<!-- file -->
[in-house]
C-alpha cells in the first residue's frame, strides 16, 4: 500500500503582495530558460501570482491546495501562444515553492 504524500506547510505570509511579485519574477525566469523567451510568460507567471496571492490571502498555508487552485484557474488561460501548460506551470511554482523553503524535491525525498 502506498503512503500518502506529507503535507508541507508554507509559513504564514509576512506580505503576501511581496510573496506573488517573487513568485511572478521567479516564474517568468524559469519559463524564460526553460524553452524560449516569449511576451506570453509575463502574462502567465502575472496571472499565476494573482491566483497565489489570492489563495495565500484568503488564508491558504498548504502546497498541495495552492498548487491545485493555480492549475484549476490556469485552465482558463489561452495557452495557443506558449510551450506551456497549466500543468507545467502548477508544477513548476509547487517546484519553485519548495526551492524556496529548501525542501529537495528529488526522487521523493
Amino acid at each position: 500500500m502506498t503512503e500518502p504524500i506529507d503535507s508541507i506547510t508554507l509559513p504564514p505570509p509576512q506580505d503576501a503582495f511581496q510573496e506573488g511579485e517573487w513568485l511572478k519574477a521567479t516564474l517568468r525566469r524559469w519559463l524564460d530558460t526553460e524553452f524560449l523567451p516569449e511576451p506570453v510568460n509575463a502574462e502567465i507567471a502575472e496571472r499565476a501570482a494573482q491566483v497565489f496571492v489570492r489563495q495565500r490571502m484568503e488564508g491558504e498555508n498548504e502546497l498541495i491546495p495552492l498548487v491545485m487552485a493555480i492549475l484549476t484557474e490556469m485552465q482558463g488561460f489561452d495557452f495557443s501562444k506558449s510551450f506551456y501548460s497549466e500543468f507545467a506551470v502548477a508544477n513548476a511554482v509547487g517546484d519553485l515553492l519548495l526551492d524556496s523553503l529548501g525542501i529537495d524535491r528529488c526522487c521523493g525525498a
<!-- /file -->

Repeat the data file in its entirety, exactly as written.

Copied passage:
[in-house]
C-alpha cells in the first residue's frame, strides 16, 4: 500500500503582495530558460501570482491546495501562444515553492 504524500506547510505570509511579485519574477525566469523567451510568460507567471496571492490571502498555508487552485484557474488561460501548460506551470511554482523553503524535491525525498 502506498503512503500518502506529507503535507508541507508554507509559513504564514509576512506580505503576501511581496510573496506573488517573487513568485511572478521567479516564474517568468524559469519559463524564460526553460524553452524560449516569449511576451506570453509575463502574462502567465502575472496571472499565476494573482491566483497565489489570492489563495495565500484568503488564508491558504498548504502546497498541495495552492498548487491545485493555480492549475484549476490556469485552465482558463489561452495557452495557443506558449510551450506551456497549466500543468507545467502548477508544477513548476509547487517546484519553485519548495526551492524556496529548501525542501529537495528529488526522487521523493
Amino acid at each position: 500500500m502506498t503512503e500518502p504524500i506529507d503535507s508541507i506547510t508554507l509559513p504564514p505570509p509576512q506580505d503576501a503582495f511581496q510573496e506573488g511579485e517573487w513568485l511572478k519574477a521567479t516564474l517568468r525566469r524559469w519559463l524564460d530558460t526553460e524553452f524560449l523567451p516569449e511576451p506570453v510568460n509575463a502574462e502567465i507567471a502575472e496571472r499565476a501570482a494573482q491566483v497565489f496571492v489570492r489563495q495565500r490571502m484568503e488564508g491558504e498555508n498548504e502546497l498541495i491546495p495552492l498548487v491545485m487552485a493555480i492549475l484549476t484557474e490556469m485552465q482558463g488561460f489561452d495557452f495557443s501562444k506558449s510551450f506551456y501548460s497549466e500543468f507545467a506551470v502548477a508544477n513548476a511554482v509547487g517546484d519553485l515553492l519548495l526551492d524556496s523553503l529548501g525542501i529537495d524535491r528529488c526522487c521523493g525525498a